• Post blog on my experience as a v3 LP.
  • Share some thoughts on v3 LP’ing [This doc]
  • Review the current liquidity for our products as a continuation of these posts 1 and 2
  • Have a community call on Thursday, July 29 · 17:00 UTC
  • Agree a plan and draft IIP’s for v2 LM / v3 LM / Delegation - [by 30th for vote w/c 2nd].
  • Communicate the plan with the community
  • Manage the liquidity after the end of the current cycle.

So, what are your thoughts on v3 LP’ing, staking and the coops strategy going forward? :thinking:


Thanks for the great write-up @overanalyser

From a business perspective, I think this is absolutely correct. If DPI (and other Index products) are intended to be held by beginner-intermediate crypto enthusiasts, Uniswap V3 liquidity providing is definitely not the place the DAO wants to send them IMO. This reflects a very important decision IndexCoop has to take everyday which is: Should efforts be focused on beginner or experienced users?

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I would separate this out as LP’ing is fundamentally different from basic holding.

LP’ing is complex and should only be done by those who understand it. Should we give sufficient warning and education I have no issue with that.


I have been saying this since the beginning of the v3 dicussion, and I think it is important to echo again here given that the bulk of this post is regarding LP’s…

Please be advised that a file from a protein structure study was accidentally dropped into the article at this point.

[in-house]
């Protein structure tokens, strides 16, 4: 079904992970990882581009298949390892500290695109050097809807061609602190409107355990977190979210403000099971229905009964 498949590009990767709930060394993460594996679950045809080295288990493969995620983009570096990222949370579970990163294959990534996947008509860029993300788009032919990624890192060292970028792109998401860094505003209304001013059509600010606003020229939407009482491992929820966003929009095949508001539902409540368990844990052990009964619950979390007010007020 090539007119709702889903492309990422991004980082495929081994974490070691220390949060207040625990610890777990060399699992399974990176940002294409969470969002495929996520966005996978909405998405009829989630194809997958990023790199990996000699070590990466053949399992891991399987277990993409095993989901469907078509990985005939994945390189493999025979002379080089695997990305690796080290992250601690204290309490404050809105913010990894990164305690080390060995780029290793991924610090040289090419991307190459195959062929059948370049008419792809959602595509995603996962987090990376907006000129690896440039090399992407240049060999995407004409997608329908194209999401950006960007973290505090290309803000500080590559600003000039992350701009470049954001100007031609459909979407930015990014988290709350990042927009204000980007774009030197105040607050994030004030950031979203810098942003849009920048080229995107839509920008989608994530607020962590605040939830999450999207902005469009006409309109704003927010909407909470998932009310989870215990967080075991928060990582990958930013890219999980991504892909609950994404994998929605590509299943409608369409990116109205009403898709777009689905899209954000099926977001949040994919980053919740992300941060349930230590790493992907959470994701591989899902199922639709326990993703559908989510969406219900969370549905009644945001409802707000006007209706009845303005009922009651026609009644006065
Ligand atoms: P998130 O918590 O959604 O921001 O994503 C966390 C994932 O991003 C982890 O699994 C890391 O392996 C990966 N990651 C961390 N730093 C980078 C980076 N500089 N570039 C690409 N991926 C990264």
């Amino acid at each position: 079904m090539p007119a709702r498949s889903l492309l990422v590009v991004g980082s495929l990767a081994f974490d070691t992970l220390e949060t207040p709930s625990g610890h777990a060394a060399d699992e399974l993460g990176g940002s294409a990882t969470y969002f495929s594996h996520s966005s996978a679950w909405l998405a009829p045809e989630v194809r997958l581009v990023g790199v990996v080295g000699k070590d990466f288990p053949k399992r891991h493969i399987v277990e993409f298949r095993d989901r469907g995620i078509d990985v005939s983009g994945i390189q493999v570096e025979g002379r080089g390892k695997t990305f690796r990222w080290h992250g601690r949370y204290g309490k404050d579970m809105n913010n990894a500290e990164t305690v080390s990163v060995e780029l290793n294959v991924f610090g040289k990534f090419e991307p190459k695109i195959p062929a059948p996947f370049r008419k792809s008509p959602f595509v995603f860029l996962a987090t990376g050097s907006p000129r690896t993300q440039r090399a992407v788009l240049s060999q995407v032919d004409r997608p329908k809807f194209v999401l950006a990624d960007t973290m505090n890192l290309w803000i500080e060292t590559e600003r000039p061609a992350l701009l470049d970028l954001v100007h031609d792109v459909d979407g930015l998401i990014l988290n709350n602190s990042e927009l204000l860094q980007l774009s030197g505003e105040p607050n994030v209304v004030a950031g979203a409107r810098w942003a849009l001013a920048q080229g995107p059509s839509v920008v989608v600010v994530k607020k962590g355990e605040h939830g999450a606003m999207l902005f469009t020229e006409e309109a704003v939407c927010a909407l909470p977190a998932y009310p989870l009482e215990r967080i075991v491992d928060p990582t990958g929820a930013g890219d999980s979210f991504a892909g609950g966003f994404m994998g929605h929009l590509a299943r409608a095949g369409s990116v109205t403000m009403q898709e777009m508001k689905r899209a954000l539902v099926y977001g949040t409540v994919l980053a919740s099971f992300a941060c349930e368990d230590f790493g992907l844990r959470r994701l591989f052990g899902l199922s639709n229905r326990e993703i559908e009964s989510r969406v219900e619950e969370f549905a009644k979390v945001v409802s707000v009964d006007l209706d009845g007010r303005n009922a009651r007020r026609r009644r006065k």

The LP’s on v3 will likely be very different to the LP’s on v2 - and that is perfectly fine. I think we are spending too much time worry about how a move to v3 effects LPs. LPs are service providers - they provide liquidity in exchange for fees. DeFi has taught us that where there are market dynamics to capitalize on, smart market actors will take advantage. That is the beauty of v3, imo. It creates a much more efficient market that better serves the Coop.

So, I don’t think we should be worrying about the risks to LPs (aside from some basic warnings as mentioned). The risk we need to consider is whether or not we will get new LPs on v3 once we remove incentives on v2. And, imo, the history of v3 so far shows that if more volume gets pushed through v3, the LPs will arrive… an “if you build it, they will come” type effect - this is where we could spend more time/resources analyzing.

I would love to start focusing less on individual LP-ing, and more on the market dynamics that serve the Coop when it comes to v3. I understand that a lot of us here are LPs so this move directly impacts us, but that should not become a core component of the Coop’s decision to move liquidity to a market that is much more efficient.